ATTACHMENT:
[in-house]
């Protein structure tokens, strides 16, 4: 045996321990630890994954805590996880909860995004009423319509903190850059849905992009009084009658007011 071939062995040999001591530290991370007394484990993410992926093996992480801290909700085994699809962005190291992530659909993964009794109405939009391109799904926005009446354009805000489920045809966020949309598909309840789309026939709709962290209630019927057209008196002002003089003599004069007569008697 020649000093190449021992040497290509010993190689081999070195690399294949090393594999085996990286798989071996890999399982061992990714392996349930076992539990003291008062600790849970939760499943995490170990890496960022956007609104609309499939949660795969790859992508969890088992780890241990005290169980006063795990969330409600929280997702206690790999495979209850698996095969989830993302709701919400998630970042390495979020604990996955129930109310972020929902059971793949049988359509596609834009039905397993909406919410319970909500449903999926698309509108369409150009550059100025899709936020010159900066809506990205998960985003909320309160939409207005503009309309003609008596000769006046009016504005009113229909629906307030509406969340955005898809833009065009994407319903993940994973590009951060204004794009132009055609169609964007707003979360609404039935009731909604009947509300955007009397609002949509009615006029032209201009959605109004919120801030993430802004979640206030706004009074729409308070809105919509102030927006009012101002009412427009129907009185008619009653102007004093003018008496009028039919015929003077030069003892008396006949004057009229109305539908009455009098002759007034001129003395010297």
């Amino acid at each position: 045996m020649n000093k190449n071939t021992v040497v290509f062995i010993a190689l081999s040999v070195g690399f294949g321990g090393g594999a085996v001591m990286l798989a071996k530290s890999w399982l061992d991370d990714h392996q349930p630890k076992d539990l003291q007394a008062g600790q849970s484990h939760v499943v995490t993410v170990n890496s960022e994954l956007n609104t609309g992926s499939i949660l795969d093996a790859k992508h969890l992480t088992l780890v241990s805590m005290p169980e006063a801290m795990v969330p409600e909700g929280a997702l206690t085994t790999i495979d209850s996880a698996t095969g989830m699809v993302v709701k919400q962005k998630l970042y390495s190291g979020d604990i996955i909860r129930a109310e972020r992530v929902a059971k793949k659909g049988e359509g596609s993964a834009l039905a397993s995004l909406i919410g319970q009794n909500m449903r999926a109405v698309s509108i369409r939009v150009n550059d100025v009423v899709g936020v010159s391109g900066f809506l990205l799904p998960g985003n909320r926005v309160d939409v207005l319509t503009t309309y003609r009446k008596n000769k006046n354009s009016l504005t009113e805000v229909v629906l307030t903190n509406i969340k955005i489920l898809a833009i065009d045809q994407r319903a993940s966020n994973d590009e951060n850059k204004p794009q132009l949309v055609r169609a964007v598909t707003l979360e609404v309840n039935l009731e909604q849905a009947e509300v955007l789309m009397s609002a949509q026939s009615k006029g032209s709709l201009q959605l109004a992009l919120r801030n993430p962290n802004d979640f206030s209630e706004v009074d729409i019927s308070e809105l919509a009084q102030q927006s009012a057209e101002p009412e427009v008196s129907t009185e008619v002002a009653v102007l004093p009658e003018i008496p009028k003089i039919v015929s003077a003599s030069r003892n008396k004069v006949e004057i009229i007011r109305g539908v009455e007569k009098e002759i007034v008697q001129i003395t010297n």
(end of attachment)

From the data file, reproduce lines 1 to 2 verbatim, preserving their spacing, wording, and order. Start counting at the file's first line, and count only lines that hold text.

[in-house]
């Protein structure tokens, strides 16, 4: 045996321990630890994954805590996880909860995004009423319509903190850059849905992009009084009658007011 071939062995040999001591530290991370007394484990993410992926093996992480801290909700085994699809962005190291992530659909993964009794109405939009391109799904926005009446354009805000489920045809966020949309598909309840789309026939709709962290209630019927057209008196002002003089003599004069007569008697 020649000093190449021992040497290509010993190689081999070195690399294949090393594999085996990286798989071996890999399982061992990714392996349930076992539990003291008062600790849970939760499943995490170990890496960022956007609104609309499939949660795969790859992508969890088992780890241990005290169980006063795990969330409600929280997702206690790999495979209850698996095969989830993302709701919400998630970042390495979020604990996955129930109310972020929902059971793949049988359509596609834009039905397993909406919410319970909500449903999926698309509108369409150009550059100025899709936020010159900066809506990205998960985003909320309160939409207005503009309309003609008596000769006046009016504005009113229909629906307030509406969340955005898809833009065009994407319903993940994973590009951060204004794009132009055609169609964007707003979360609404039935009731909604009947509300955007009397609002949509009615006029032209201009959605109004919120801030993430802004979640206030706004009074729409308070809105919509102030927006009012101002009412427009129907009185008619009653102007004093003018008496009028039919015929003077030069003892008396006949004057009229109305539908009455009098002759007034001129003395010297």